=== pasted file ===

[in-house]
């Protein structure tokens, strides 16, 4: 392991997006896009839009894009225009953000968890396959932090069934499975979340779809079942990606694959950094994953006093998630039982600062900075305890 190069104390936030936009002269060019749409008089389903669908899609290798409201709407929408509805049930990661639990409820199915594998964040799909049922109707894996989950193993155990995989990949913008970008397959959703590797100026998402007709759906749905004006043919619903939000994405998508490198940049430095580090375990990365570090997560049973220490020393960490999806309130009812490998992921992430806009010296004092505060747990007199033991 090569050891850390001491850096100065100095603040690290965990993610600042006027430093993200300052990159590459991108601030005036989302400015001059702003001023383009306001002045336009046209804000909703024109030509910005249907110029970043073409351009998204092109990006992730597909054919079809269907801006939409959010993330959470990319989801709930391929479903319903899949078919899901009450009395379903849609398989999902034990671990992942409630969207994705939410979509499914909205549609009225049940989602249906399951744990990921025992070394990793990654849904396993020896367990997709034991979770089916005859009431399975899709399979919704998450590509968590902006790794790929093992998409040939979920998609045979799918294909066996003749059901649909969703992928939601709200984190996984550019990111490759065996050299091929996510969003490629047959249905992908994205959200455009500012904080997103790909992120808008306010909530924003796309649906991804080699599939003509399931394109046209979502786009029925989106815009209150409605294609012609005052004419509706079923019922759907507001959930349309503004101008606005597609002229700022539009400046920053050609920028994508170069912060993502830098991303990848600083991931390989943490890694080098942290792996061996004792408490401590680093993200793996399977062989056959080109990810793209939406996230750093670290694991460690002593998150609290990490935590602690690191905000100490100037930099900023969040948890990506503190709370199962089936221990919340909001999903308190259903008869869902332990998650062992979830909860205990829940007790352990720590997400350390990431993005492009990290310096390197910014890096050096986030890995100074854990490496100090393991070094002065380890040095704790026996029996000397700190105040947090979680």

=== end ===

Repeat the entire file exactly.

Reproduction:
[in-house]
């Protein structure tokens, strides 16, 4: 392991997006896009839009894009225009953000968890396959932090069934499975979340779809079942990606694959950094994953006093998630039982600062900075305890 190069104390936030936009002269060019749409008089389903669908899609290798409201709407929408509805049930990661639990409820199915594998964040799909049922109707894996989950193993155990995989990949913008970008397959959703590797100026998402007709759906749905004006043919619903939000994405998508490198940049430095580090375990990365570090997560049973220490020393960490999806309130009812490998992921992430806009010296004092505060747990007199033991 090569050891850390001491850096100065100095603040690290965990993610600042006027430093993200300052990159590459991108601030005036989302400015001059702003001023383009306001002045336009046209804000909703024109030509910005249907110029970043073409351009998204092109990006992730597909054919079809269907801006939409959010993330959470990319989801709930391929479903319903899949078919899901009450009395379903849609398989999902034990671990992942409630969207994705939410979509499914909205549609009225049940989602249906399951744990990921025992070394990793990654849904396993020896367990997709034991979770089916005859009431399975899709399979919704998450590509968590902006790794790929093992998409040939979920998609045979799918294909066996003749059901649909969703992928939601709200984190996984550019990111490759065996050299091929996510969003490629047959249905992908994205959200455009500012904080997103790909992120808008306010909530924003796309649906991804080699599939003509399931394109046209979502786009029925989106815009209150409605294609012609005052004419509706079923019922759907507001959930349309503004101008606005597609002229700022539009400046920053050609920028994508170069912060993502830098991303990848600083991931390989943490890694080098942290792996061996004792408490401590680093993200793996399977062989056959080109990810793209939406996230750093670290694991460690002593998150609290990490935590602690690191905000100490100037930099900023969040948890990506503190709370199962089936221990919340909001999903308190259903008869869902332990998650062992979830909860205990829940007790352990720590997400350390990431993005492009990290310096390197910014890096050096986030890995100074854990490496100090393991070094002065380890040095704790026996029996000397700190105040947090979680």